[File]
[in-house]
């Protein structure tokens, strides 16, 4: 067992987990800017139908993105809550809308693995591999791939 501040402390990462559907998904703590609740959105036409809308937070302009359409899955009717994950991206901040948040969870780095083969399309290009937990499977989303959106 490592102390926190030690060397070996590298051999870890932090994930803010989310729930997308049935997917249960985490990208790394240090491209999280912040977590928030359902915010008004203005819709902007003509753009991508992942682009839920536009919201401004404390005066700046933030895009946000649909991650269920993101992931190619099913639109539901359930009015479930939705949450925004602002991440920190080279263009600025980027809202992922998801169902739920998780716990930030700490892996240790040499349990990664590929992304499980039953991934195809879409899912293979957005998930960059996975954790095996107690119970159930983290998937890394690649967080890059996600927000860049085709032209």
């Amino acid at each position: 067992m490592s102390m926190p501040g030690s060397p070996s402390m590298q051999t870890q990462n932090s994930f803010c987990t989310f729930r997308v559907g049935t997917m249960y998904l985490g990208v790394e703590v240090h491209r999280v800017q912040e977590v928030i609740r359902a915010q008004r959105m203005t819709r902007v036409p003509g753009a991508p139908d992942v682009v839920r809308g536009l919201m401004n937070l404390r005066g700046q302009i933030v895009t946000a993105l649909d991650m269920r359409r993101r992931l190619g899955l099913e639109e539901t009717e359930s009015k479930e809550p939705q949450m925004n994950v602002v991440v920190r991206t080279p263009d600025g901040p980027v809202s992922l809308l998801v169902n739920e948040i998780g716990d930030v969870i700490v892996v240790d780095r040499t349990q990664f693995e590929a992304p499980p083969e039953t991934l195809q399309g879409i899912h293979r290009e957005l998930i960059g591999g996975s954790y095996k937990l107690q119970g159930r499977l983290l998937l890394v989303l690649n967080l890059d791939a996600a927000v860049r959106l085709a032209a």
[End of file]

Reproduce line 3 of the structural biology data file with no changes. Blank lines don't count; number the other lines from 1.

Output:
């Amino acid at each position: 067992m490592s102390m926190p501040g030690s060397p070996s402390m590298q051999t870890q990462n932090s994930f803010c987990t989310f729930r997308v559907g049935t997917m249960y998904l985490g990208v790394e703590v240090h491209r999280v800017q912040e977590v928030i609740r359902a915010q008004r959105m203005t819709r902007v036409p003509g753009a991508p139908d992942v682009v839920r809308g536009l919201m401004n937070l404390r005066g700046q302009i933030v895009t946000a993105l649909d991650m269920r359409r993101r992931l190619g899955l099913e639109e539901t009717e359930s009015k479930e809550p939705q949450m925004n994950v602002v991440v920190r991206t080279p263009d600025g901040p980027v809202s992922l809308l998801v169902n739920e948040i998780g716990d930030v969870i700490v892996v240790d780095r040499t349990q990664f693995e590929a992304p499980p083969e039953t991934l195809q399309g879409i899912h293979r290009e957005l998930i960059g591999g996975s954790y095996k937990l107690q119970g159930r499977l983290l998937l890394v989303l690649n967080l890059d791939a996600a927000v860049r959106l085709a032209a």